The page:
JAMA 100 Years Ago Section Editor: Jennifer Reiling, Assistant Editor.
The national pure food act, which went into effect January 1, carries with it, in a negative way, a danger that is not inconsiderable. The unthinking may be lulled into a sense of false security and unconsciously may get the idea that impure and adulterated food is henceforth to be a rara avis on the market. This act, while prohibiting the sale of impure foods within the District of Columbia, in the several territories and outside of the state in which it is manufactured, in no way interferes with a purveyor of adulterated foodstuffs in any particular state—provided such foods are sold within the state where manufactured. In other words, while any food that is brought in from another state must come up to the standard of purity required by the national law, the foodstuffs manufactured within one's own state may be grossly sophisticated. This gives the dishonest manufacturer a chance to unload on his home market what old stock he has that does not comply with the federal requirements and also permits him to continue to manufacture and sell within his home state food material that is impure and adulterated. The way to prevent this dishonest and health-destroying traffic in a state is to enact a state pure food law.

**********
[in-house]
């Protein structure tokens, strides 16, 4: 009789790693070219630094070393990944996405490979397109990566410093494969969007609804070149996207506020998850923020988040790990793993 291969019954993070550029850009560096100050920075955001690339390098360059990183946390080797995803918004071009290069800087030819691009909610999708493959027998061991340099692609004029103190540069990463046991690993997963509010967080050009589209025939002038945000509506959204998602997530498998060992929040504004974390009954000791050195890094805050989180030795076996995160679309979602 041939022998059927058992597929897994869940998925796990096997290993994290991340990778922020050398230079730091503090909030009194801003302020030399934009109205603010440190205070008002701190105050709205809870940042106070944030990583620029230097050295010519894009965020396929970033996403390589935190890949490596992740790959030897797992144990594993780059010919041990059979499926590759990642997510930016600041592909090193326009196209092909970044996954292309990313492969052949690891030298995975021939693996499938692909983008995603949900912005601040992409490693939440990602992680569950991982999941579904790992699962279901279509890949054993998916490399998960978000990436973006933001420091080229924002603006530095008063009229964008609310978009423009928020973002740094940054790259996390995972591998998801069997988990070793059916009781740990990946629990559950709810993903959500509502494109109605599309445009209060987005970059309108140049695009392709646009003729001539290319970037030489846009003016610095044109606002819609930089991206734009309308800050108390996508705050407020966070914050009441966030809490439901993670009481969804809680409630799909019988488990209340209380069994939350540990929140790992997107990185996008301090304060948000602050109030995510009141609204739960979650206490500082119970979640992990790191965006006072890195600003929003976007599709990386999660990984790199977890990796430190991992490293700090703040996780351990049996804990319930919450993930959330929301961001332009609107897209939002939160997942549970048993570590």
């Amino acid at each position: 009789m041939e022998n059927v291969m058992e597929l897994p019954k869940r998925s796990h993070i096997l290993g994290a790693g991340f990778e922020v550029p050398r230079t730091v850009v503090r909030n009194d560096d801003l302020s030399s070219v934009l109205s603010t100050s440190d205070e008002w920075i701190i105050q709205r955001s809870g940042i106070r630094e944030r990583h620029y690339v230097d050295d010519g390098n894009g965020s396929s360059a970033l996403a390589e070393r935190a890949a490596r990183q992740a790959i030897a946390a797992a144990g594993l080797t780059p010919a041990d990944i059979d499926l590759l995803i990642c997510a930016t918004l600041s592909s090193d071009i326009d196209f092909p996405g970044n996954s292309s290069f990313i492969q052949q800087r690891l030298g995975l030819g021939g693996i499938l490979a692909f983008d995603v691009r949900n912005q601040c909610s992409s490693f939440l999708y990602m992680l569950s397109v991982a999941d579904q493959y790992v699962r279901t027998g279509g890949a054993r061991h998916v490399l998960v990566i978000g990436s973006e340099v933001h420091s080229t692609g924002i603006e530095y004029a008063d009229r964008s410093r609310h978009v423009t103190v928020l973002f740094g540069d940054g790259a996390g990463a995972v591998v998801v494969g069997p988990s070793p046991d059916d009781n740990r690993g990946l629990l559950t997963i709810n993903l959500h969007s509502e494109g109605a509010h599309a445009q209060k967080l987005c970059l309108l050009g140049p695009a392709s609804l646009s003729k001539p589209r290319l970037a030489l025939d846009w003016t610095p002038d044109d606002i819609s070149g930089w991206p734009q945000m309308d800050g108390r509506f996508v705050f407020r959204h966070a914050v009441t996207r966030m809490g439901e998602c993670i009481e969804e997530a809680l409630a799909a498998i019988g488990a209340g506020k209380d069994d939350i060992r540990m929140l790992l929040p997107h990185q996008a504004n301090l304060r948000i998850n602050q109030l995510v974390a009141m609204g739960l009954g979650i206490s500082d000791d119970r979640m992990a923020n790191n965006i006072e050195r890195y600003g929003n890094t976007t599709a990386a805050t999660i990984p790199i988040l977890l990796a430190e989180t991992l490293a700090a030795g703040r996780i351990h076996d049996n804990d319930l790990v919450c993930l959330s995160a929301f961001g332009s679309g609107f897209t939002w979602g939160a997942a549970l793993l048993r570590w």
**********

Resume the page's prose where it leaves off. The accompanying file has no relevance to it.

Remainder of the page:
NATIONAL VS. STATE PURE-FOOD LAWS.. JAMA. 2007;297(3):322. doi:10.1001/jama.297.3.322-b